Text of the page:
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LATIN AMERICA
Crisis threatens region
Andrés Gaudin
10/16/2008
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Financial meltdown signals worrisome impacts ahead.

The global economic crisis, whose epicenter is the United States, has put in doubt the neoliberal school of capitalism, putting governments around the region on alert, especially those that have signed free trade agreements with the US government or receive trade benefits for backing Washington politically.

Even though the crisis has unfolded throughout the course of the last year — stemming from the US housing crisis in August 2007 — Latin American governments are trying to calm fears, claiming that the region has been prepared to confront the consequences. But at this stage, Latin American heads of state have been more realistic and are warning about the grave and immediate economic and social repercussions that this crisis may cause.

“There is no national solution to this. We have to adopt group measures,” said Brazil´s Finance Minister Guido Mantega, in early October in São Paulo. Representatives from 33 countries in Latin America attended the meeting there, in preparation for a mid-December summit called by Brazil’s President Luiz Inácio Lula da Silva to discuss the crisis.

Depression to come
Within 12 days in September, the Mexican peso depreciated 14.4 percent against the US dollar, and following denials of a strong economic impact at home, Communications Minister Luis Téllez finally said: “The depression that’s coming will be monumental.”

“Until now, I´ve transmitted to you various ´calming reports,´ but today, I want to tell you that I am conscious of the risks that are approaching sensitive issues such as employment and poverty,” said Colombian President Álvaro Uribe, one of US President George W. Bush’s top allies in Latin America. “We run the risk that the slowing of the economy will become a recession and that it affects employment, and [with] more unemployment, more poverty.”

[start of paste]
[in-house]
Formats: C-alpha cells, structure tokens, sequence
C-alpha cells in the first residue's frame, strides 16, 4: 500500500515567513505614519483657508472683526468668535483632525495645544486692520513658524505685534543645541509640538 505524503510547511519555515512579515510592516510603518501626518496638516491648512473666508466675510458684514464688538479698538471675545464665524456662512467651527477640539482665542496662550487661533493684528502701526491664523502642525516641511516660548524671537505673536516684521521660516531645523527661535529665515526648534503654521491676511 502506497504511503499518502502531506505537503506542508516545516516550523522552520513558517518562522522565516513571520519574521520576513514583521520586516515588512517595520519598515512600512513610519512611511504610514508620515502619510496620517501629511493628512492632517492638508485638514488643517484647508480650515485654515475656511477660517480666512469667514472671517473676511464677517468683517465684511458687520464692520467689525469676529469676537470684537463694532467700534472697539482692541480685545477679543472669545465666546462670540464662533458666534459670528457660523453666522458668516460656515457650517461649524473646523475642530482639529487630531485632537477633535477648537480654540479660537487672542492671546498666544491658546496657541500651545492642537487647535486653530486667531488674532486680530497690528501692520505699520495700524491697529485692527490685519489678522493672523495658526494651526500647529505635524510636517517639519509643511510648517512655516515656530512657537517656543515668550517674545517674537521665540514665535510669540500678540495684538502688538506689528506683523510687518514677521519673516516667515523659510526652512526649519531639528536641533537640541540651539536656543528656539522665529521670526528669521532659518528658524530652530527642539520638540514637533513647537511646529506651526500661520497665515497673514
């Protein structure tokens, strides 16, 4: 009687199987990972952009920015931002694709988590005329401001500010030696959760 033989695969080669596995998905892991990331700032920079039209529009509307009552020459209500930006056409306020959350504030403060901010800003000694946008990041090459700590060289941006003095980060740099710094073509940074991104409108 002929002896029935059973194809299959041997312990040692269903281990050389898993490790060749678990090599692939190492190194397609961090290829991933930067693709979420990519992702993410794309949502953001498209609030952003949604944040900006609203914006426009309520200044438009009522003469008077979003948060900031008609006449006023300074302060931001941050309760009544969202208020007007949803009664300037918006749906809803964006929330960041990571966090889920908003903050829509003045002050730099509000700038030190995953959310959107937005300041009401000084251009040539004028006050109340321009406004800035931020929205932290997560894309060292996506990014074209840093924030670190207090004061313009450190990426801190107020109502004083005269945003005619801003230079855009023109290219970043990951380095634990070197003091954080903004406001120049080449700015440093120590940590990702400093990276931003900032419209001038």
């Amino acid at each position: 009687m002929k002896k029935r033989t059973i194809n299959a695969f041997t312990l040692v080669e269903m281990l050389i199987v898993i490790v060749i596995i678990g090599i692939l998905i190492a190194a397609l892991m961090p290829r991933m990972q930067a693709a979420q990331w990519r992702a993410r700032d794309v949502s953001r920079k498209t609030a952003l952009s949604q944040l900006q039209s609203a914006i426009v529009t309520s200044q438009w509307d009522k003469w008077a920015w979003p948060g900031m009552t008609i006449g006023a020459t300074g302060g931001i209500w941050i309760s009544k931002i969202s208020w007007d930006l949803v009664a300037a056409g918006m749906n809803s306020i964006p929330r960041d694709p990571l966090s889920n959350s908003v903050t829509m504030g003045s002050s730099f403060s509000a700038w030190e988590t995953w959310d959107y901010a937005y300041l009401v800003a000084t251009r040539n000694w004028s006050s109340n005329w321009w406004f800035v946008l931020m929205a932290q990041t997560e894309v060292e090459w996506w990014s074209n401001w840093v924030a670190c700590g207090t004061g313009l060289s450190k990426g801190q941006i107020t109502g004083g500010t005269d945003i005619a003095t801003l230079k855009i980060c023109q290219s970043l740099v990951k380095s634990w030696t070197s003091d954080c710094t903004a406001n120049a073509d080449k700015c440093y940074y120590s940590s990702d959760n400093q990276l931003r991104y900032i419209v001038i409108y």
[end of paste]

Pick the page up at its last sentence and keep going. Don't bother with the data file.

The economies of Central America that signed a free trade deal with the United States in 2005 will also suffer severely. Central America is forecast to grow 3.9 percent this year, down from 6.4 percent in 2007 and 6.8 percent the year before, according to a reported by the Central American Monetary Council. The council added that weak growth would cut short hopes to reduce poverty levels in the region.

Some 16 million people of the 40 million Central Americans live in poverty, according to figures from the Central American Economic Integration Secretariat, and the financial crisis is now hinting at a humanitarian crisis if remittances from the United States drop, foreign investment leaves the country, and trade and tourism declines.

In Uruguay, whose fragile economy is highly dependent on the Argentine and Brazilian markets, Central Bank President Walter Cancela said that the country “is prepared to handle the effects of the crisis” but he admitted that “there will be less demand for our export products — oil, soy and other commodities — that will be sold at lower prices.”

During an Oct. 9 meeting with his counterparts from Argentina and Brazil, Cancela was the first to warn: “We are before the deepest crisis of the last 80 years,” referring to the 1929 bust that led to the Great depression in the United States.

“Controlling it is requiring a fabulous amount of resources, which will translate to worldwide inflation in the future.”

Cancela pointed to the small and fragile economy of his own country.

“The amount of US$700 billion sought by Bush for his supposed financial system rescue plan is equivalent to 23 times the gross domestic product of Uruguay, estimated at $30 billion,” he said.

Economic and social fallout
“The First World that was painted to us as a Mecca, is falling apart,” Argentine President Cristina Fernández told an auditorium of business executives during the United Nations General Assembly in September. “I was asked whether Argentina has a Plan B to face this crisis and I responded: ‘We are standing firmly. The ones who need a Plan B are the United States and European Union, and they could have it just by applying responsible management of their economies.”

Three weeks later, on Oct. 9, the president had changed her discourse.

“We are not the poorest continent, but we are the most unjust, where there is the more unequal distribution of wealth,” she said at an international women´s summit in Buenos Aires. “The crisis will surely have economic and social consequences that Argentines will have to take on and address with a lot of sacrifices.”

Brazil´s Lula spoke in the same line
“We have $207 billion in reserves, which is a lot more than what we owe,” he said as the crisis began to break. “We paid the International Monetary Fund and we are calm to face this crisis because we have our Sovereign Fund,” a fund created in mid-2008 to help spur the growth of Brazilian businesses.

But his positive tone soon grew harsh. On Sept. 29, Lula complained: “Even though Brazil is prepared to weather the storm, we poor countries, which made a financial effort, which we did everything to have a period of growth, cannot be victims of the casino set up in the US financial system.”

In addition to the December meeting, Lula called an emergency meeting of the Southern Common Market in which “we must profoundly debate how to confront this crisis with which the United States and the speculative economies are hitting us with.”
—Latinamerica Press.


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